THERE is a lack of knowledge about shark populations in the Pacific region and this gap needs to be addressed.
WWF's global shark conservation manager Ian Campbell, who was part of the launch of WWF South Pacific's shark conservation initiative, raised this issue at the 9th Pacific Islands Conference on Nature Conservation and Protected Areas.
The initiative is headed by Solomon Islands Government officials from their Environment Ministry and is being supported by WWF South Pacific.
"It's not just about the conservation of sharks. It's about starting with one species and working towards a complete management system," said Dr Melchior Mataki, permanent secretary of the Solomon Islands' Ministry for Environment.
"The Solomon Islands are committed ensuring that all fisheries resources are managed and developed in a sustainable manner, and that these resources are utilised at a level that shall ensure their optimum sustainable yield and not endangered by over-exploitation."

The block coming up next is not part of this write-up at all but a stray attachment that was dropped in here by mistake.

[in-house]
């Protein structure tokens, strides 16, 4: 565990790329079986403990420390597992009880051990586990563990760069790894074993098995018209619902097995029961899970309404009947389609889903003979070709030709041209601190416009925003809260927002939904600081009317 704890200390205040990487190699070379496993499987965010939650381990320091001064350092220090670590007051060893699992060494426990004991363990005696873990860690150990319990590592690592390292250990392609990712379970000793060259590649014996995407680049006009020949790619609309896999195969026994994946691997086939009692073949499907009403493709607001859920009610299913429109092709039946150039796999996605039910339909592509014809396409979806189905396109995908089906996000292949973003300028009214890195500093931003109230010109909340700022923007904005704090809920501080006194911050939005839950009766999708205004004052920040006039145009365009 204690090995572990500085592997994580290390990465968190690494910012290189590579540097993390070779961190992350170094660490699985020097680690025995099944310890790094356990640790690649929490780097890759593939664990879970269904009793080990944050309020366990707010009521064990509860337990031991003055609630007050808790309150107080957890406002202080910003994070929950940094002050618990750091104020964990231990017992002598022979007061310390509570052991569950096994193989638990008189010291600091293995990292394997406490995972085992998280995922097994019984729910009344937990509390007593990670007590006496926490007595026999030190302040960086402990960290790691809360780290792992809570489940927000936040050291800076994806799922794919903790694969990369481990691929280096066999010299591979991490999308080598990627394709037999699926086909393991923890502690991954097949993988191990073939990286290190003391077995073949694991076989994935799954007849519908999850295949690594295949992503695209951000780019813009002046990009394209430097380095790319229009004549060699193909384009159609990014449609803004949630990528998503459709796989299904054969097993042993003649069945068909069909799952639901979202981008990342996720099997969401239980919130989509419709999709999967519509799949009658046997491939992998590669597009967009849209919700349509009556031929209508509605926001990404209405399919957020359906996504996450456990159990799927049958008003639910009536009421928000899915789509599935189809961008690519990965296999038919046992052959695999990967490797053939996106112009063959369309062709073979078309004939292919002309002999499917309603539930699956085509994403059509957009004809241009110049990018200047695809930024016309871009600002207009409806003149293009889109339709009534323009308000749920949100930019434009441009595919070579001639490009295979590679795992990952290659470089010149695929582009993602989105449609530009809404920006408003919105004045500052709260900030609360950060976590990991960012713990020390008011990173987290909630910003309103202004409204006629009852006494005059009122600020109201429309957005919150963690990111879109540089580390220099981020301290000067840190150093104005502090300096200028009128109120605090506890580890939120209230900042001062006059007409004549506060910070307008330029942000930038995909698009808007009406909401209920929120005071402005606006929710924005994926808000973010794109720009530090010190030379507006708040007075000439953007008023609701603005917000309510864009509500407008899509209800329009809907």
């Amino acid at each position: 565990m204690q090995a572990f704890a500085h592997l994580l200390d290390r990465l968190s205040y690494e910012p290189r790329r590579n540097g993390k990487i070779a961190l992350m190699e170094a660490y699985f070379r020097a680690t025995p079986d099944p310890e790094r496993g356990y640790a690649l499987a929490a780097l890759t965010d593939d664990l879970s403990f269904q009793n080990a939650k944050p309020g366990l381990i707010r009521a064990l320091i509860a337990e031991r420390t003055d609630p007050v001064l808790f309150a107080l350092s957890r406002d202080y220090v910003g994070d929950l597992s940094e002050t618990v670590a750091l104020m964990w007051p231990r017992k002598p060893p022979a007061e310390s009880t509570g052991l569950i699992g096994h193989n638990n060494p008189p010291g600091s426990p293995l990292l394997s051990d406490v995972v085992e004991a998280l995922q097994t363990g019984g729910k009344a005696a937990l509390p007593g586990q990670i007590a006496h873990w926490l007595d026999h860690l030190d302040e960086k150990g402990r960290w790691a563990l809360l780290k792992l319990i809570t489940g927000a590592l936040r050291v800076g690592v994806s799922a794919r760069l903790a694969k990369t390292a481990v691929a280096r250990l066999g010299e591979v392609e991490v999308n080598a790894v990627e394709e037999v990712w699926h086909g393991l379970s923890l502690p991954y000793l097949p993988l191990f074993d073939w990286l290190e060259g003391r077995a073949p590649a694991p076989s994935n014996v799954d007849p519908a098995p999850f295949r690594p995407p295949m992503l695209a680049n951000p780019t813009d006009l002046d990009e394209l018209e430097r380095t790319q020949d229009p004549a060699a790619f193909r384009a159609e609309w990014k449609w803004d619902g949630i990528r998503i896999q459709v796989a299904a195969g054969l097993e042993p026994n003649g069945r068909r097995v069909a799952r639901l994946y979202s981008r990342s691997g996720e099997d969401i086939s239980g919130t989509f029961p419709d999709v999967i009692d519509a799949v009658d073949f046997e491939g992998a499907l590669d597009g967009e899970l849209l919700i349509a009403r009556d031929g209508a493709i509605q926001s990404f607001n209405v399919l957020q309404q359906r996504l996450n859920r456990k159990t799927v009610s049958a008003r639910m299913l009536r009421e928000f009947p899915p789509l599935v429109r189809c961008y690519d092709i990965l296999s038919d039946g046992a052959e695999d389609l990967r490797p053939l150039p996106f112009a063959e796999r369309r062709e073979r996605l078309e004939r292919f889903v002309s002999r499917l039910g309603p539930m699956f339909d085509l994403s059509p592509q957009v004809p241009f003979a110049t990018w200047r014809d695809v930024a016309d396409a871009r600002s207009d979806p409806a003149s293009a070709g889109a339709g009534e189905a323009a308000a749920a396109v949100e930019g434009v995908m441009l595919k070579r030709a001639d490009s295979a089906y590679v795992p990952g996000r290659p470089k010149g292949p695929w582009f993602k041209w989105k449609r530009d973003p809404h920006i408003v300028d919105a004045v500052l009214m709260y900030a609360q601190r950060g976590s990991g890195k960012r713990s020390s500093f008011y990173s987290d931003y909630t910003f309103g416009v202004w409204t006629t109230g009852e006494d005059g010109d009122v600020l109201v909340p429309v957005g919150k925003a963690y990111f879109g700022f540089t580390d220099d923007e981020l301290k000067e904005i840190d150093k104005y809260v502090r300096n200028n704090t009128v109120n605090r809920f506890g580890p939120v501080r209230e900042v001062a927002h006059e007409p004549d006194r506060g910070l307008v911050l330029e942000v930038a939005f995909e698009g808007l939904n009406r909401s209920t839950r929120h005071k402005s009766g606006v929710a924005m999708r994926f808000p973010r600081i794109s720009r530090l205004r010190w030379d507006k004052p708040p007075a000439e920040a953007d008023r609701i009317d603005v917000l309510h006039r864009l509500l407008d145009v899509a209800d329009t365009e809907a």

Mr Campbell said the organisation hoped to see other regional countries take the challenge to become part of the initiative. Also, it must be remembered that sharks are not just important to marine ecosystems, they also play a significant cultural role in Pacific Island communities."
In attempting to realise such a target, the Solomon Islands and WWF South Pacific are working towards putting together a national plan of action for sharks. The plan is hoped to be completed within the next five years.